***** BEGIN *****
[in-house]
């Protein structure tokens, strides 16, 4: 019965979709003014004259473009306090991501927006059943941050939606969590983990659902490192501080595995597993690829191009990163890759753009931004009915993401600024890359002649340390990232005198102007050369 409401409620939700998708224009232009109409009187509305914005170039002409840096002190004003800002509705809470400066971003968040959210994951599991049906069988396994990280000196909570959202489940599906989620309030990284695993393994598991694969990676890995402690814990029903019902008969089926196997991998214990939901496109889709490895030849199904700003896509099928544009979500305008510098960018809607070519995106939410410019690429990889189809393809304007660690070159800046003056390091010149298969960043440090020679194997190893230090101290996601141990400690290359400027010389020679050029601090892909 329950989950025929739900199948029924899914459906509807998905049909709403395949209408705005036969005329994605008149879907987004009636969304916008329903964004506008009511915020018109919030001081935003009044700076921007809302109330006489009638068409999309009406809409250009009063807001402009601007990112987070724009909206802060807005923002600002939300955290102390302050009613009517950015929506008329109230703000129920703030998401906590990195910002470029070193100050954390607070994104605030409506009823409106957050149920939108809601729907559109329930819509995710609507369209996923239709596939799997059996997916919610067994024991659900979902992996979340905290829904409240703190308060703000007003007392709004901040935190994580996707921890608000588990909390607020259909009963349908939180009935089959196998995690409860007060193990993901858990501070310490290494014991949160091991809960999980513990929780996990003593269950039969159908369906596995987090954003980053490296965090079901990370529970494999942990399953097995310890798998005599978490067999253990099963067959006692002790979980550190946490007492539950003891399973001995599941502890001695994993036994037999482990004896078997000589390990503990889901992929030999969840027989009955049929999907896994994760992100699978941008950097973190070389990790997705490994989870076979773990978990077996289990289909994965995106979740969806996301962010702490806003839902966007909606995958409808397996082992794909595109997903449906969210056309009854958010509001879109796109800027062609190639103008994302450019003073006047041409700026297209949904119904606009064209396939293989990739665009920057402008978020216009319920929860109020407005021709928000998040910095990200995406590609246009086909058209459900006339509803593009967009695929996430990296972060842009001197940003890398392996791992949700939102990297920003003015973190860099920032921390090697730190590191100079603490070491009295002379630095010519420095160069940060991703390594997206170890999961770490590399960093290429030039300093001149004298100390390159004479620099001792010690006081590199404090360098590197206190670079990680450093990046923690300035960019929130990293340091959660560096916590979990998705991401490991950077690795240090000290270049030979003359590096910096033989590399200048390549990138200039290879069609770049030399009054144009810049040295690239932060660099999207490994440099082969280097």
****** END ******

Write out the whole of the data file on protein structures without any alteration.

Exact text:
[in-house]
């Protein structure tokens, strides 16, 4: 019965979709003014004259473009306090991501927006059943941050939606969590983990659902490192501080595995597993690829191009990163890759753009931004009915993401600024890359002649340390990232005198102007050369 409401409620939700998708224009232009109409009187509305914005170039002409840096002190004003800002509705809470400066971003968040959210994951599991049906069988396994990280000196909570959202489940599906989620309030990284695993393994598991694969990676890995402690814990029903019902008969089926196997991998214990939901496109889709490895030849199904700003896509099928544009979500305008510098960018809607070519995106939410410019690429990889189809393809304007660690070159800046003056390091010149298969960043440090020679194997190893230090101290996601141990400690290359400027010389020679050029601090892909 329950989950025929739900199948029924899914459906509807998905049909709403395949209408705005036969005329994605008149879907987004009636969304916008329903964004506008009511915020018109919030001081935003009044700076921007809302109330006489009638068409999309009406809409250009009063807001402009601007990112987070724009909206802060807005923002600002939300955290102390302050009613009517950015929506008329109230703000129920703030998401906590990195910002470029070193100050954390607070994104605030409506009823409106957050149920939108809601729907559109329930819509995710609507369209996923239709596939799997059996997916919610067994024991659900979902992996979340905290829904409240703190308060703000007003007392709004901040935190994580996707921890608000588990909390607020259909009963349908939180009935089959196998995690409860007060193990993901858990501070310490290494014991949160091991809960999980513990929780996990003593269950039969159908369906596995987090954003980053490296965090079901990370529970494999942990399953097995310890798998005599978490067999253990099963067959006692002790979980550190946490007492539950003891399973001995599941502890001695994993036994037999482990004896078997000589390990503990889901992929030999969840027989009955049929999907896994994760992100699978941008950097973190070389990790997705490994989870076979773990978990077996289990289909994965995106979740969806996301962010702490806003839902966007909606995958409808397996082992794909595109997903449906969210056309009854958010509001879109796109800027062609190639103008994302450019003073006047041409700026297209949904119904606009064209396939293989990739665009920057402008978020216009319920929860109020407005021709928000998040910095990200995406590609246009086909058209459900006339509803593009967009695929996430990296972060842009001197940003890398392996791992949700939102990297920003003015973190860099920032921390090697730190590191100079603490070491009295002379630095010519420095160069940060991703390594997206170890999961770490590399960093290429030039300093001149004298100390390159004479620099001792010690006081590199404090360098590197206190670079990680450093990046923690300035960019929130990293340091959660560096916590979990998705991401490991950077690795240090000290270049030979003359590096910096033989590399200048390549990138200039290879069609770049030399009054144009810049040295690239932060660099999207490994440099082969280097």